Inland Plain, Tripolitania, Libya with distant Cream-coloured Courser Cursorius cursor
There are irregular tours to Libya which are usually combined with visits to heritage sites such as Cyrene (North East Libya) and Leptis Magna (North West Libya).
There are no birding guides known in Libya.
General: no local tour operator runs birding tours. However several local companies will tailor-make a tour to the areas you require. You may want to specify that you only want a car and a driver and hotel accommodation or you may decide you want them to arrange everything. Irrespective of your package, they will send you the all important letter of invitation (see visas and passes) and can arrange desert passes to allow you to travel in desert areas.
Flights: there are a large number of direct flights from major European and African cities including Johannesburg to Tripoli, the capital of Libya. International entry into Benghazi is much more restricted. The most useful routes to Benghazi are via Istanbul and Cairo. There are no flights from Benghazi to western Europe.
Two airlines – Libyan and Buraq have a reasonable network of internal flights. They are very cheap and mostly reliable. Unsurprisingly, the most popular route is from Tripoli to Benghazi. This costs 120 dinars (60 pounds) return. You can fly from both cities to Sebha which is the gateway to other parts of the Libyan desert.
Visas and passes: passports and visas are required and holders of passports that contain no Arabic must have their passport details transcribed into Arabic and inserted into their passports. It is generally not possible to travel independently in Libya though there are exceptions. Most travellers book a package with a tour company (see general logistics above). The tour company arranges a letter of invitation which allows you to visit your local Libyan embassy to apply for a visa.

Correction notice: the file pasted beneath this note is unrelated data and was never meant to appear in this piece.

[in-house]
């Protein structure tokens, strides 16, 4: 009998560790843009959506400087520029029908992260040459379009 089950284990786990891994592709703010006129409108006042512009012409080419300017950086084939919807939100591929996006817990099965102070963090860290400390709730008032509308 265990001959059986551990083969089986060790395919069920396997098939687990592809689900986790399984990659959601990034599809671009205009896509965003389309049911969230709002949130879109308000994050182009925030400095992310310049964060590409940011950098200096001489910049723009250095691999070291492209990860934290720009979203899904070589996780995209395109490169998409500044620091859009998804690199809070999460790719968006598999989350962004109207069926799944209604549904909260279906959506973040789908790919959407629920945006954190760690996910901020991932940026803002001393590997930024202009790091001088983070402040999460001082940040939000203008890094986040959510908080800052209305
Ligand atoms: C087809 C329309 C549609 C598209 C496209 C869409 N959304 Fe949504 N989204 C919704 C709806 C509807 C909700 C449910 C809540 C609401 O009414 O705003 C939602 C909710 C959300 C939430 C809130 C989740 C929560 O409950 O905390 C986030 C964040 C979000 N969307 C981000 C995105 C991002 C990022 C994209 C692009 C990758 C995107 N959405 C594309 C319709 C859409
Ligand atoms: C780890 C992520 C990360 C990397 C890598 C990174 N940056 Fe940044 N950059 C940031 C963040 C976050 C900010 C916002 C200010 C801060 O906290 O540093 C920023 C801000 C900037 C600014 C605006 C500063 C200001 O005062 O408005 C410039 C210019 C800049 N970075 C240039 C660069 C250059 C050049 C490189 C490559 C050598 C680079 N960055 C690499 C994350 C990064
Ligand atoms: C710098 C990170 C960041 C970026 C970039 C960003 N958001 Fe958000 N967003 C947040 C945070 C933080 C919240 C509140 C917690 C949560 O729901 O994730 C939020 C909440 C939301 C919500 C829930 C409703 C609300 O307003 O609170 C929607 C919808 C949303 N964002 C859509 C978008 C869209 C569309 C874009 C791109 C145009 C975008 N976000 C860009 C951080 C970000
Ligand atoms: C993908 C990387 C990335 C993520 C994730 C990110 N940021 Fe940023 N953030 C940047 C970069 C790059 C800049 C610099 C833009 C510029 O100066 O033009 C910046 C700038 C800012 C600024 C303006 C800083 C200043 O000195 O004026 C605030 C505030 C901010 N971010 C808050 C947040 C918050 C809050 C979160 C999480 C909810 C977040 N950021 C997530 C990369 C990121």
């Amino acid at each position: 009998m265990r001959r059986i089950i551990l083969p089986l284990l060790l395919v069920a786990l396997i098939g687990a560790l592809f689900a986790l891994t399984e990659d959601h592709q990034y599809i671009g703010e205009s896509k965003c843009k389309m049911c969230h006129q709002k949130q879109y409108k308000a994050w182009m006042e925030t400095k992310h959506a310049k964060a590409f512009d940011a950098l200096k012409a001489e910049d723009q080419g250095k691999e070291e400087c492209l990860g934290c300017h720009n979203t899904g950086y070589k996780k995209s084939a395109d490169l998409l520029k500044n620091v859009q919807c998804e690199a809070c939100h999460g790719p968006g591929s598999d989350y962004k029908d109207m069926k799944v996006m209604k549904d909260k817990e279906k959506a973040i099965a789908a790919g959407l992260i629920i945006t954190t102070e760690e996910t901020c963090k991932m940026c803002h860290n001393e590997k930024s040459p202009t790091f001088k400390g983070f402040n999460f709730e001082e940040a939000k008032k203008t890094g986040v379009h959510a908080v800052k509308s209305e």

If you have a friend or family in one of a small number of foreign embassies or affiliated organisations (e.g the British Council is affiliated to the British Embassy) you can obtain a visa in a different way and have more independent travel. A friend or family can sponsor your application through the Libyan Foreign Ministry’s protocol department. The Ministry will send your friend a serial number and a letter of invitation (the friend will send it on to you) which you show on arrival at Tripoli or Benghazi airport. You will be given a visa on arrival. You are free to book your own hotels and travel without using a tour company if you wish.
If you want to travel outside the northern coast you need a desert pass. If you are with a tour company this is done by them. If you travel independently it is usually possible to find a local guide who can obtain a desert pass, at low cost for the area you wish to travel, on the same day that you request it.
Vaccinations: your local doctor should obviously be consulted about health matters and the range of inoculations which is advised. No special injections are required.
Driving: Libya has a total road network of 83,200 km of which 47,590 km is paved. Roads in the coastal north are of a high quality. A few main roads in the southern desert areas are also surprisingly good. The road from Tripoli to Sebha via Houn is paved all the way. The road from Tripoli to Ghadames is also paved. Many tourists hire a driver directly or through a tour company before arrival. The cost of a saloon car rental is about 50 dinars a day without driver and 80-100 dinars with a driver.
Train: there are no trains in Libya. However a network is being built. The future network will run in a T-shape. There will be a route across the coast from near the Tunisian border through Tripoli to Benghazi via Sirt. From Sirt, trains will also run south to Sebha in the Sahara. Building of this route is now well underway in the Tripoli area. The original target date for completion was 2012.